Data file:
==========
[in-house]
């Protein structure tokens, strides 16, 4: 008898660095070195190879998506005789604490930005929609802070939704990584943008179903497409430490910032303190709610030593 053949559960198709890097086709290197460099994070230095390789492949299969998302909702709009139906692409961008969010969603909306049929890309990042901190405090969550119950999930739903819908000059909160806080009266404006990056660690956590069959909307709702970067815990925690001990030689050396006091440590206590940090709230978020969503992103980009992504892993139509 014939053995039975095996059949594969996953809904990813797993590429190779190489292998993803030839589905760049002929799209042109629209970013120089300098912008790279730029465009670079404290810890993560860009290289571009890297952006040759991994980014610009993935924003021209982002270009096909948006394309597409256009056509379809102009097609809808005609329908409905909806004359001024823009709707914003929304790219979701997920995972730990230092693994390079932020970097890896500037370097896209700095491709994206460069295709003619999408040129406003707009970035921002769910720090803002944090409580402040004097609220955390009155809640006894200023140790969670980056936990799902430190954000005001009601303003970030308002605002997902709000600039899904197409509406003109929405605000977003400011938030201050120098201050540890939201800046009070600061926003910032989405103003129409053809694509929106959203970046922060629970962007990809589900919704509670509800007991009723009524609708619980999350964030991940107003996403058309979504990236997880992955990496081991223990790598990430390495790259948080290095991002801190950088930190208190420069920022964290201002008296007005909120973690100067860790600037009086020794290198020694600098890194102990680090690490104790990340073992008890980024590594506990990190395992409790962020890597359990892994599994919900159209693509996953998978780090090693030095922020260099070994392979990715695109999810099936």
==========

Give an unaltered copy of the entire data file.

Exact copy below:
[in-house]
């Protein structure tokens, strides 16, 4: 008898660095070195190879998506005789604490930005929609802070939704990584943008179903497409430490910032303190709610030593 053949559960198709890097086709290197460099994070230095390789492949299969998302909702709009139906692409961008969010969603909306049929890309990042901190405090969550119950999930739903819908000059909160806080009266404006990056660690956590069959909307709702970067815990925690001990030689050396006091440590206590940090709230978020969503992103980009992504892993139509 014939053995039975095996059949594969996953809904990813797993590429190779190489292998993803030839589905760049002929799209042109629209970013120089300098912008790279730029465009670079404290810890993560860009290289571009890297952006040759991994980014610009993935924003021209982002270009096909948006394309597409256009056509379809102009097609809808005609329908409905909806004359001024823009709707914003929304790219979701997920995972730990230092693994390079932020970097890896500037370097896209700095491709994206460069295709003619999408040129406003707009970035921002769910720090803002944090409580402040004097609220955390009155809640006894200023140790969670980056936990799902430190954000005001009601303003970030308002605002997902709000600039899904197409509406003109929405605000977003400011938030201050120098201050540890939201800046009070600061926003910032989405103003129409053809694509929106959203970046922060629970962007990809589900919704509670509800007991009723009524609708619980999350964030991940107003996403058309979504990236997880992955990496081991223990790598990430390495790259948080290095991002801190950088930190208190420069920022964290201002008296007005909120973690100067860790600037009086020794290198020694600098890194102990680090690490104790990340073992008890980024590594506990990190395992409790962020890597359990892994599994919900159209693509996953998978780090090693030095922020260099070994392979990715695109999810099936």